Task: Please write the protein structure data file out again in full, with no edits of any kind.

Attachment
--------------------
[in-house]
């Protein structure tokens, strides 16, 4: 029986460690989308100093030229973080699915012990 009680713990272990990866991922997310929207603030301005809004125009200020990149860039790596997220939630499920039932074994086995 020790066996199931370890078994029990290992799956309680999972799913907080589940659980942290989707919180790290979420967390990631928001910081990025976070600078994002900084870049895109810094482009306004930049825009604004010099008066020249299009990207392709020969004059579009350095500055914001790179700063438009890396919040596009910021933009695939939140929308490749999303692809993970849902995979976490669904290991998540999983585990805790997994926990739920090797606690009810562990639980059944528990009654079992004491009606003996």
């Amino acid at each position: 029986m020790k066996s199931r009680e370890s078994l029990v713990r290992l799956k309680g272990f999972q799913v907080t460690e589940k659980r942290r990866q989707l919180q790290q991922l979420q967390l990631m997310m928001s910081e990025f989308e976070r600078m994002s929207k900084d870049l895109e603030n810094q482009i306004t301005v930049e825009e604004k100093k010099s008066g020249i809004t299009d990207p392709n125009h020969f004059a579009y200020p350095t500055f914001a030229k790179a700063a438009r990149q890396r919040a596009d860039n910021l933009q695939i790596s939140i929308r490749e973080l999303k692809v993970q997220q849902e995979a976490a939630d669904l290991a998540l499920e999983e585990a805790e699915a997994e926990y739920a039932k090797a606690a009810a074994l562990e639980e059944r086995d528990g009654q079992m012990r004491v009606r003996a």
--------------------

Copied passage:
[in-house]
């Protein structure tokens, strides 16, 4: 029986460690989308100093030229973080699915012990 009680713990272990990866991922997310929207603030301005809004125009200020990149860039790596997220939630499920039932074994086995 020790066996199931370890078994029990290992799956309680999972799913907080589940659980942290989707919180790290979420967390990631928001910081990025976070600078994002900084870049895109810094482009306004930049825009604004010099008066020249299009990207392709020969004059579009350095500055914001790179700063438009890396919040596009910021933009695939939140929308490749999303692809993970849902995979976490669904290991998540999983585990805790997994926990739920090797606690009810562990639980059944528990009654079992004491009606003996």
């Amino acid at each position: 029986m020790k066996s199931r009680e370890s078994l029990v713990r290992l799956k309680g272990f999972q799913v907080t460690e589940k659980r942290r990866q989707l919180q790290q991922l979420q967390l990631m997310m928001s910081e990025f989308e976070r600078m994002s929207k900084d870049l895109e603030n810094q482009i306004t301005v930049e825009e604004k100093k010099s008066g020249i809004t299009d990207p392709n125009h020969f004059a579009y200020p350095t500055f914001a030229k790179a700063a438009r990149q890396r919040a596009d860039n910021l933009q695939i790596s939140i929308r490749e973080l999303k692809v993970q997220q849902e995979a976490a939630d669904l290991a998540l499920e999983e585990a805790e699915a997994e926990y739920a039932k090797a606690a009810a074994l562990e639980e059944r086995d528990g009654q079992m012990r004491v009606r003996a």